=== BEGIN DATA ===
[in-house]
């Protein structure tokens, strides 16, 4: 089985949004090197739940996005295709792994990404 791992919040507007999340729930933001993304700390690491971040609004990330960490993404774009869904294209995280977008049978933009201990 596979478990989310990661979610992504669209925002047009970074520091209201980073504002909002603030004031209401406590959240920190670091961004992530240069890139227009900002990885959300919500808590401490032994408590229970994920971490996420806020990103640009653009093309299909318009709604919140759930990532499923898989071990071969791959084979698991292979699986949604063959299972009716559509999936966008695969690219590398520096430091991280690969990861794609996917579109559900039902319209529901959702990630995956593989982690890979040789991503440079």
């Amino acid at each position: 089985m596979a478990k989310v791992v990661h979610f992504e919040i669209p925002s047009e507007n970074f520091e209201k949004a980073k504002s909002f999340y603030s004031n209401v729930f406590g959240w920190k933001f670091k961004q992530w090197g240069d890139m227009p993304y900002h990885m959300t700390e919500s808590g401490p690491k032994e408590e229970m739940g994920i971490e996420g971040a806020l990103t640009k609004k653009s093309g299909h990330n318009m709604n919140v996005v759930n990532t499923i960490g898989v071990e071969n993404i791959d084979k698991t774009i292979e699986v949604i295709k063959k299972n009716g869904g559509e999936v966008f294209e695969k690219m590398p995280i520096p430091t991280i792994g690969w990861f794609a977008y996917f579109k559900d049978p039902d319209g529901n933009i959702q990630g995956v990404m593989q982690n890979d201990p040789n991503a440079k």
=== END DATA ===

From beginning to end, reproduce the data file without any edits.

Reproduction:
[in-house]
């Protein structure tokens, strides 16, 4: 089985949004090197739940996005295709792994990404 791992919040507007999340729930933001993304700390690491971040609004990330960490993404774009869904294209995280977008049978933009201990 596979478990989310990661979610992504669209925002047009970074520091209201980073504002909002603030004031209401406590959240920190670091961004992530240069890139227009900002990885959300919500808590401490032994408590229970994920971490996420806020990103640009653009093309299909318009709604919140759930990532499923898989071990071969791959084979698991292979699986949604063959299972009716559509999936966008695969690219590398520096430091991280690969990861794609996917579109559900039902319209529901959702990630995956593989982690890979040789991503440079």
């Amino acid at each position: 089985m596979a478990k989310v791992v990661h979610f992504e919040i669209p925002s047009e507007n970074f520091e209201k949004a980073k504002s909002f999340y603030s004031n209401v729930f406590g959240w920190k933001f670091k961004q992530w090197g240069d890139m227009p993304y900002h990885m959300t700390e919500s808590g401490p690491k032994e408590e229970m739940g994920i971490e996420g971040a806020l990103t640009k609004k653009s093309g299909h990330n318009m709604n919140v996005v759930n990532t499923i960490g898989v071990e071969n993404i791959d084979k698991t774009i292979e699986v949604i295709k063959k299972n009716g869904g559509e999936v966008f294209e695969k690219m590398p995280i520096p430091t991280i792994g690969w990861f794609a977008y996917f579109k559900d049978p039902d319209g529901n933009i959702q990630g995956v990404m593989q982690n890979d201990p040789n991503a440079k």